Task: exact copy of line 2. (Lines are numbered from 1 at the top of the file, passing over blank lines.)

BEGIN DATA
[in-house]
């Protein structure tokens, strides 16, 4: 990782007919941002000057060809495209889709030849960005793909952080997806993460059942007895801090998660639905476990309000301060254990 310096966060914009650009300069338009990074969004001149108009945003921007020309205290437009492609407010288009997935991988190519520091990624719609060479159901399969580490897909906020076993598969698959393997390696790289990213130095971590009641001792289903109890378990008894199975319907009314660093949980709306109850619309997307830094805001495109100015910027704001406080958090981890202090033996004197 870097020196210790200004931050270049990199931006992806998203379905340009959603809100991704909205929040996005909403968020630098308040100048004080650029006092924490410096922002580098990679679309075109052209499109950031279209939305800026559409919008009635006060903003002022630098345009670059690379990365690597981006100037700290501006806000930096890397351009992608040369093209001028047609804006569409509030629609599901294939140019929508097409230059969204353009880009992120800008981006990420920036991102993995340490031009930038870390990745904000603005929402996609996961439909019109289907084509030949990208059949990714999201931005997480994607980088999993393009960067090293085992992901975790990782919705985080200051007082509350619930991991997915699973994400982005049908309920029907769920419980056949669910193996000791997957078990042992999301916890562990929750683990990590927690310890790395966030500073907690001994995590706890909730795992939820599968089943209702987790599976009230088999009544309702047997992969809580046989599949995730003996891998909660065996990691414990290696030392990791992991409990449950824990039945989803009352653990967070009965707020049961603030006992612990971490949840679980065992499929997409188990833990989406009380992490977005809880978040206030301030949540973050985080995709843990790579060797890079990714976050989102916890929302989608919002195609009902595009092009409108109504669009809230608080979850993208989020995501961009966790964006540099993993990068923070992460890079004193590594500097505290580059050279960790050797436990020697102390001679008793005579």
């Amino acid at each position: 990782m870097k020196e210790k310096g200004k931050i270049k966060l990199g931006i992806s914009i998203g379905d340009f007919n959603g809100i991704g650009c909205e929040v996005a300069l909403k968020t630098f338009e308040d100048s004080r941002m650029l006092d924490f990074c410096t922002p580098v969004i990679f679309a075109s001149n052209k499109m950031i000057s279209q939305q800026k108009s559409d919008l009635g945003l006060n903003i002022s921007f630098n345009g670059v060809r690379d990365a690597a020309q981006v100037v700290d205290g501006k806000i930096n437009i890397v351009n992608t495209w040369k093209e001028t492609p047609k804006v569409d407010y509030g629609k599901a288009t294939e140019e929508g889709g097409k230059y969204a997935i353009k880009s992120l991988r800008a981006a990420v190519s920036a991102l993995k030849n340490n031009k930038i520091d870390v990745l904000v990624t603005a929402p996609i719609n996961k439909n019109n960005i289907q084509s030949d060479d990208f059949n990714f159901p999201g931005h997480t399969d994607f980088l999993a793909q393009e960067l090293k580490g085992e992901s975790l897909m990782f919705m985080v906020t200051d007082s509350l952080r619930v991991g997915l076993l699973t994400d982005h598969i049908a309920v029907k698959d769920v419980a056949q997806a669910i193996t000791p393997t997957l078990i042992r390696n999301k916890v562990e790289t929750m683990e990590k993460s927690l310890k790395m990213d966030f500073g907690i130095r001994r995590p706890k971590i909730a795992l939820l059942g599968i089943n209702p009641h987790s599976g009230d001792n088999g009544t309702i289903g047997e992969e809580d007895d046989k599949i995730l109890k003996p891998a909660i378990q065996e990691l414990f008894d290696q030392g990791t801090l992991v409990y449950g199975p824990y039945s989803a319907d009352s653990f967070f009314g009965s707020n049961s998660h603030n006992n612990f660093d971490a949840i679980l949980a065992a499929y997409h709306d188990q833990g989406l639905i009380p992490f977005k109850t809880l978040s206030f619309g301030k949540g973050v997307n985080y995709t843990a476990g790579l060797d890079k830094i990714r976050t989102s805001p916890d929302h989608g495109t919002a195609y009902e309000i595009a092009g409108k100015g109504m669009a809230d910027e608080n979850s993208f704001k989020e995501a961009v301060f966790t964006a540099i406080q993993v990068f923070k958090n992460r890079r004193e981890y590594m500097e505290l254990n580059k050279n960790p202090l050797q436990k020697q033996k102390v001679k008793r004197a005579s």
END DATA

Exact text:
């Protein structure tokens, strides 16, 4: 990782007919941002000057060809495209889709030849960005793909952080997806993460059942007895801090998660639905476990309000301060254990 310096966060914009650009300069338009990074969004001149108009945003921007020309205290437009492609407010288009997935991988190519520091990624719609060479159901399969580490897909906020076993598969698959393997390696790289990213130095971590009641001792289903109890378990008894199975319907009314660093949980709306109850619309997307830094805001495109100015910027704001406080958090981890202090033996004197 870097020196210790200004931050270049990199931006992806998203379905340009959603809100991704909205929040996005909403968020630098308040100048004080650029006092924490410096922002580098990679679309075109052209499109950031279209939305800026559409919008009635006060903003002022630098345009670059690379990365690597981006100037700290501006806000930096890397351009992608040369093209001028047609804006569409509030629609599901294939140019929508097409230059969204353009880009992120800008981006990420920036991102993995340490031009930038870390990745904000603005929402996609996961439909019109289907084509030949990208059949990714999201931005997480994607980088999993393009960067090293085992992901975790990782919705985080200051007082509350619930991991997915699973994400982005049908309920029907769920419980056949669910193996000791997957078990042992999301916890562990929750683990990590927690310890790395966030500073907690001994995590706890909730795992939820599968089943209702987790599976009230088999009544309702047997992969809580046989599949995730003996891998909660065996990691414990290696030392990791992991409990449950824990039945989803009352653990967070009965707020049961603030006992612990971490949840679980065992499929997409188990833990989406009380992490977005809880978040206030301030949540973050985080995709843990790579060797890079990714976050989102916890929302989608919002195609009902595009092009409108109504669009809230608080979850993208989020995501961009966790964006540099993993990068923070992460890079004193590594500097505290580059050279960790050797436990020697102390001679008793005579």